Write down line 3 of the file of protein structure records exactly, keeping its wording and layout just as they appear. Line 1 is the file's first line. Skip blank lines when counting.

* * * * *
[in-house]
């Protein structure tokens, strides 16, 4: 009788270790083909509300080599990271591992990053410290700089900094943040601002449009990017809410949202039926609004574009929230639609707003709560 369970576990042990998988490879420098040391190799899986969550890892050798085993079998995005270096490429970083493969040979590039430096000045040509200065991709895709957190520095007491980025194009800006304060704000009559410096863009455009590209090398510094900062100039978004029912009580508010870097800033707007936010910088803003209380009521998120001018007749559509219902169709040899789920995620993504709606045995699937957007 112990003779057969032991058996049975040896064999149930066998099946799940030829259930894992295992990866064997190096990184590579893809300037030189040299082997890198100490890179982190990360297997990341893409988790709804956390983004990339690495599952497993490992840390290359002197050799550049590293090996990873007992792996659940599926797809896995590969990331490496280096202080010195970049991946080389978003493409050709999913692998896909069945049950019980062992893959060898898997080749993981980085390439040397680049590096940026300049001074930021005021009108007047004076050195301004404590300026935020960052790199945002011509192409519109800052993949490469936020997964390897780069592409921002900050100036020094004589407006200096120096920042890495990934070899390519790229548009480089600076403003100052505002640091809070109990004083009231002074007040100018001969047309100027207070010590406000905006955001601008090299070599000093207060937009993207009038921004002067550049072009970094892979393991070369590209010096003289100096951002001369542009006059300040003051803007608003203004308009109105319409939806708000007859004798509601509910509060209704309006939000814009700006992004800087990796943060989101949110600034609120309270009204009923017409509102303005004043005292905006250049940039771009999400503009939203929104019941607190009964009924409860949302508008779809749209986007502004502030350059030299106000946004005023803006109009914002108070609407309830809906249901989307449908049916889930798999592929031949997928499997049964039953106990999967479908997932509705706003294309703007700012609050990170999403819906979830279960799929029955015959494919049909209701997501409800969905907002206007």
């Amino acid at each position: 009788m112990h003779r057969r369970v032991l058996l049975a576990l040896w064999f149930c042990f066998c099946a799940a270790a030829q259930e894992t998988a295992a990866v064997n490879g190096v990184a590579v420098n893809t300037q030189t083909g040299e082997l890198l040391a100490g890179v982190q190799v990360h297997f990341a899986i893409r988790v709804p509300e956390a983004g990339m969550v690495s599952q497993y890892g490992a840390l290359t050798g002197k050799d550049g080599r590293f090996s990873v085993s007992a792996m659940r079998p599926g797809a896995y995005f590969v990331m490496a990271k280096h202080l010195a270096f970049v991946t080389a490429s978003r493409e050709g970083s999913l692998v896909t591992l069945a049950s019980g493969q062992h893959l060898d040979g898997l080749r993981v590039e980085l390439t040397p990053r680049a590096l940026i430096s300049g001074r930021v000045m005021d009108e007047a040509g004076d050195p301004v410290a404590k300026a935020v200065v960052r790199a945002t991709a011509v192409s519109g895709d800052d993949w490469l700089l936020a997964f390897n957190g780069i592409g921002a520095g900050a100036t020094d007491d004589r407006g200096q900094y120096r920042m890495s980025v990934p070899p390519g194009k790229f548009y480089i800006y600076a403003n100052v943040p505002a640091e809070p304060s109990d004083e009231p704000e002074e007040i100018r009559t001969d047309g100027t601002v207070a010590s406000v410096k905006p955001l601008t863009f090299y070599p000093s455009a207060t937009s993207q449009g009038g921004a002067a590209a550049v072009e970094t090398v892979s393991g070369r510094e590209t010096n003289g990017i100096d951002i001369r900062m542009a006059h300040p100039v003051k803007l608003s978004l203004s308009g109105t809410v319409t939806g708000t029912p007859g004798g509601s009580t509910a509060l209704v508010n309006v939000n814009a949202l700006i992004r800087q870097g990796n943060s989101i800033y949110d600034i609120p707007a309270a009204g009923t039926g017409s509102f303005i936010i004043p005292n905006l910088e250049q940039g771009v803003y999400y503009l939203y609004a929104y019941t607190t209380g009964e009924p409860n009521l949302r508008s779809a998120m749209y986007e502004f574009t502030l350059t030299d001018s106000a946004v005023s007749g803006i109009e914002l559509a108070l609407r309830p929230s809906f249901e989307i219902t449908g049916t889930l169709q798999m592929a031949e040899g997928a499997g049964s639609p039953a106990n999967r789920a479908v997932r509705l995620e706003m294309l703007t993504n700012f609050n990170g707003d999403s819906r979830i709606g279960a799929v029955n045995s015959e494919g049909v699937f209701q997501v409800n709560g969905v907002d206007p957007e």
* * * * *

């Amino acid at each position: 009788m112990h003779r057969r369970v032991l058996l049975a576990l040896w064999f149930c042990f066998c099946a799940a270790a030829q259930e894992t998988a295992a990866v064997n490879g190096v990184a590579v420098n893809t300037q030189t083909g040299e082997l890198l040391a100490g890179v982190q190799v990360h297997f990341a899986i893409r988790v709804p509300e956390a983004g990339m969550v690495s599952q497993y890892g490992a840390l290359t050798g002197k050799d550049g080599r590293f090996s990873v085993s007992a792996m659940r079998p599926g797809a896995y995005f590969v990331m490496a990271k280096h202080l010195a270096f970049v991946t080389a490429s978003r493409e050709g970083s999913l692998v896909t591992l069945a049950s019980g493969q062992h893959l060898d040979g898997l080749r993981v590039e980085l390439t040397p990053r680049a590096l940026i430096s300049g001074r930021v000045m005021d009108e007047a040509g004076d050195p301004v410290a404590k300026a935020v200065v960052r790199a945002t991709a011509v192409s519109g895709d800052d993949w490469l700089l936020a997964f390897n957190g780069i592409g921002a520095g900050a100036t020094d007491d004589r407006g200096q900094y120096r920042m890495s980025v990934p070899p390519g194009k790229f548009y480089i800006y600076a403003n100052v943040p505002a640091e809070p304060s109990d004083e009231p704000e002074e007040i100018r009559t001969d047309g100027t601002v207070a010590s406000v410096k905006p955001l601008t863009f090299y070599p000093s455009a207060t937009s993207q449009g009038g921004a002067a590209a550049v072009e970094t090398v892979s393991g070369r510094e590209t010096n003289g990017i100096d951002i001369r900062m542009a006059h300040p100039v003051k803007l608003s978004l203004s308009g109105t809410v319409t939806g708000t029912p007859g004798g509601s009580t509910a509060l209704v508010n309006v939000n814009a949202l700006i992004r800087q870097g990796n943060s989101i800033y949110d600034i609120p707007a309270a009204g009923t039926g017409s509102f303005i936010i004043p005292n905006l910088e250049q940039g771009v803003y999400y503009l939203y609004a929104y019941t607190t209380g009964e009924p409860n009521l949302r508008s779809a998120m749209y986007e502004f574009t502030l350059t030299d001018s106000a946004v005023s007749g803006i109009e914002l559509a108070l609407r309830p929230s809906f249901e989307i219902t449908g049916t889930l169709q798999m592929a031949e040899g997928a499997g049964s639609p039953a106990n999967r789920a479908v997932r509705l995620e706003m294309l703007t993504n700012f609050n990170g707003d999403s819906r979830i709606g279960a799929v029955n045995s015959e494919g049909v699937f209701q997501v409800n709560g969905v907002d206007p957007e």